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From Marcus Sorensen <shadow...@gmail.com>
Subject Re: Managed storage with KVM
Date Sat, 14 Sep 2013 01:15:15 GMT
Ideally volume snapshots can be handled by the SAN back end, if the SAN
supports it. The cloudstack mgmt server could call your plugin for volume
snapshot and it would be hypervisor agnostic. As far as space, that would
depend on how your SAN handles it. With ours, we carve out luns from a
pool, and the snapshot spave comes from the pool and is independent of the
LUN size the host sees.
On Sep 13, 2013 7:10 PM, "Mike Tutkowski" <mike.tutkowski@solidfire.com>
wrote:

> Hey Marcus,
>
> I wonder if the iSCSI storage pool type for libvirt won't work when you
> take into consideration hypervisor snapshots?
>
> On XenServer, when you take a hypervisor snapshot, the VDI for the
> snapshot is placed on the same storage repository as the volume is on.
>
> Same idea for VMware, I believe.
>
> So, what would happen in my case (let's say for XenServer and VMware for
> 4.3 because I don't support hypervisor snapshots in 4.2) is I'd make an
> iSCSI target that is larger than what the user requested for the CloudStack
> volume (which is fine because our SAN thinly provisions volumes, so the
> space is not actually used unless it needs to be). The CloudStack volume
> would be the only "object" on the SAN volume until a hypervisor snapshot is
> taken. This snapshot would also reside on the SAN volume.
>
> If this is also how KVM behaves and there is no creation of LUNs within an
> iSCSI target from libvirt (which, even if there were support for this, our
> SAN currently only allows one LUN per iSCSI target), then I don't see how
> using this model will work.
>
> Perhaps I will have to go enhance the current way this works with DIR?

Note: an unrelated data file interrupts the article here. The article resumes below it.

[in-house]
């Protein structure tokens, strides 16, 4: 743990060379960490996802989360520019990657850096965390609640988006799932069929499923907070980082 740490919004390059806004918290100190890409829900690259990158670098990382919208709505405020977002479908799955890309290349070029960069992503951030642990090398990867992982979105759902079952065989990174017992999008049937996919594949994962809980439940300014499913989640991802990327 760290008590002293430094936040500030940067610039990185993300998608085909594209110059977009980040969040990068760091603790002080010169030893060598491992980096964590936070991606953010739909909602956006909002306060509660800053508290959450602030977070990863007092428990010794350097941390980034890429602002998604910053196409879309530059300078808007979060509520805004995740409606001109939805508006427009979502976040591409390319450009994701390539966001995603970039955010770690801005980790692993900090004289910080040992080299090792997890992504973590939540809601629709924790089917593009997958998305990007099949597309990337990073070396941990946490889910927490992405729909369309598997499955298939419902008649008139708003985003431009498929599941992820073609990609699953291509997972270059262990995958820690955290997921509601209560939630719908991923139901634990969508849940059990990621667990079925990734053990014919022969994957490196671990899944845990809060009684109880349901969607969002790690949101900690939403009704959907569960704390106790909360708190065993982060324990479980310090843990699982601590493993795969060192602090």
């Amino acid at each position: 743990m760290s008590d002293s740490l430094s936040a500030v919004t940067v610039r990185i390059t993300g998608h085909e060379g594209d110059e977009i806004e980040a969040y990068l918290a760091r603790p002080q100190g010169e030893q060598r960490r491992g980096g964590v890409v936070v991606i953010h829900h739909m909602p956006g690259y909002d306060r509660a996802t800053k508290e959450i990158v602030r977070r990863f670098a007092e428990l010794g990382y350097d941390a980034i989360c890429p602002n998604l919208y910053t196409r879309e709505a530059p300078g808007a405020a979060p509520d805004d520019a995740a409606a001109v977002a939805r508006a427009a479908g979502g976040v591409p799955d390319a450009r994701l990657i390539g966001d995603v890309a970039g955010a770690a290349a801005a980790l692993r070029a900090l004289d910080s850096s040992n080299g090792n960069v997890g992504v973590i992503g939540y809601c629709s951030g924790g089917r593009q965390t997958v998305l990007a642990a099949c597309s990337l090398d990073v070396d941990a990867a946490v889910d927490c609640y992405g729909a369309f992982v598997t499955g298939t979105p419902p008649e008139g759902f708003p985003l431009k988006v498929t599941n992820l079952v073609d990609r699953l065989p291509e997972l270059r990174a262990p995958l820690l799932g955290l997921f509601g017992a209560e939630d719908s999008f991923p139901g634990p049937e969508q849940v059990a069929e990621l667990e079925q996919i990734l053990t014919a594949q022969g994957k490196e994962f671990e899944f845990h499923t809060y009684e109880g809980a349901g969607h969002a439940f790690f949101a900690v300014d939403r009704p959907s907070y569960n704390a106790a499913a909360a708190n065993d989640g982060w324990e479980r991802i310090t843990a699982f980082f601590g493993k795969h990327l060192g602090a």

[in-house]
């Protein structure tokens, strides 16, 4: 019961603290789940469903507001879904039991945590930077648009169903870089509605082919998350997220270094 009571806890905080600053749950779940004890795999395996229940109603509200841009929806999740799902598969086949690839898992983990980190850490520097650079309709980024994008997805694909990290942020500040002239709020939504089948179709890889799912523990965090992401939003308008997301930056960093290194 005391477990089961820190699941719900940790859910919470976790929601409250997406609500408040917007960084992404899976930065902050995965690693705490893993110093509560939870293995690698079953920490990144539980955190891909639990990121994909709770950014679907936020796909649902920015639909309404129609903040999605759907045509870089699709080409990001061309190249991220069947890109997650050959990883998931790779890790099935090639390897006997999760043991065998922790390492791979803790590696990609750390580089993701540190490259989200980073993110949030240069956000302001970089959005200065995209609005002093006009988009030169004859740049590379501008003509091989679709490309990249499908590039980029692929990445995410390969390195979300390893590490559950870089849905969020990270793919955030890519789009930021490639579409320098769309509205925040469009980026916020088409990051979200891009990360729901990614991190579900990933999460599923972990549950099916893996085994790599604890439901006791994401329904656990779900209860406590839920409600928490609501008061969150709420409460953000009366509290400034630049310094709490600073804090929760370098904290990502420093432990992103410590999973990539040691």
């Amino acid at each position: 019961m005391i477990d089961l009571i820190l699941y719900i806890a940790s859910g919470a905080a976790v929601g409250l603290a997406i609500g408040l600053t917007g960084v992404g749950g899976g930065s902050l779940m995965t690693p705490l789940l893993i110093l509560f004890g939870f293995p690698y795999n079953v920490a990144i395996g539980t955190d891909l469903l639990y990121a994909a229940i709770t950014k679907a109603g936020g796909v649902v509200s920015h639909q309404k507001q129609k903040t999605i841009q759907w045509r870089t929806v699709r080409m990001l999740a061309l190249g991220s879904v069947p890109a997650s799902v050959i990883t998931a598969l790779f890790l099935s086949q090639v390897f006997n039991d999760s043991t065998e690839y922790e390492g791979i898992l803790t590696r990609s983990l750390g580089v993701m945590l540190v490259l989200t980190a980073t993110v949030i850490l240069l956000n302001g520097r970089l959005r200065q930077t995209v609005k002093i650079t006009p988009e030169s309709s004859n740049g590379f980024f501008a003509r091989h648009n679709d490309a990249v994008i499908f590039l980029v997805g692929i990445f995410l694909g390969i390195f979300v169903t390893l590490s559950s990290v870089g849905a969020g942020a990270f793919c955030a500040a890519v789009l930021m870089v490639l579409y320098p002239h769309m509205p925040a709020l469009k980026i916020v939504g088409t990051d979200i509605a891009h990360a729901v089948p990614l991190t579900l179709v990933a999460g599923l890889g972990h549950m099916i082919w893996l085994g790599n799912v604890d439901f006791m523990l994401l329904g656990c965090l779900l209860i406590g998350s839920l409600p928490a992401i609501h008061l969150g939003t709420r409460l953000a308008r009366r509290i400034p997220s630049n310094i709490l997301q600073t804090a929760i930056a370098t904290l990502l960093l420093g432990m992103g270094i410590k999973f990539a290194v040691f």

>
> What do you think?
>
> Thanks
>
>
>
> On Fri, Sep 13, 2013 at 6:28 PM, Mike Tutkowski <
> mike.tutkowski@solidfire.com> wrote:
>
>> That appears to be the way it's used for iSCSI access today.
>>
>> I suppose I could go that route, too, but I might as well leverage what
>> libvirt has for iSCSI instead.
>>
>>
>> On Fri, Sep 13, 2013 at 6:26 PM, Marcus Sorensen <shadowsor@gmail.com>wrote:
>>
>>> To your question about SharedMountPoint, I believe it just acts like a
>>> 'DIR' storage type or something similar to that. The end-user is
>>> responsible for mounting a file system that all KVM hosts can access,
>>> and CloudStack is oblivious to what is providing the storage. It could
>>> be NFS, or OCFS2, or some other clustered filesystem, cloudstack just
>>> knows that the provided directory path has VM images.
>>>
>>> On Fri, Sep 13, 2013 at 6:23 PM, Marcus Sorensen <shadowsor@gmail.com>
>>> wrote:
>>> > Oh yes, you can use NFS, LVM, and iSCSI all at the same time.
>>> > Multiples, in fact.
>>> >
>>> > On Fri, Sep 13, 2013 at 6:19 PM, Mike Tutkowski
>>> > <mike.tutkowski@solidfire.com> wrote:
>>> >> Looks like you can have multiple storage pools:
>>> >>
>>> >> mtutkowski@ubuntu:~$ virsh pool-list
>>> >> Name                 State      Autostart
>>> >> -----------------------------------------
>>> >> default              active     yes
>>> >> iSCSI                active     no
>>> >>
>>> >>
>>> >> On Fri, Sep 13, 2013 at 6:12 PM, Mike Tutkowski
>>> >> <mike.tutkowski@solidfire.com> wrote:
>>> >>>
>>> >>> Reading through the docs you pointed out.
>>> >>>
>>> >>> I see what you're saying now.
>>> >>>
>>> >>> You can create an iSCSI (libvirt) storage pool based on an iSCSI
>>> target.
>>> >>>
>>> >>> In my case, the iSCSI target would only have one LUN, so there would
>>> only
>>> >>> be one iSCSI (libvirt) storage volume in the (libvirt) storage pool.
>>> >>>
>>> >>> As you say, my plug-in creates and destroys iSCSI targets/LUNs on
the
>>> >>> SolidFire SAN, so it is not a problem that libvirt does not support
>>> >>> creating/deleting iSCSI targets/LUNs.
>>> >>>
>>> >>> It looks like I need to test this a bit to see if libvirt supports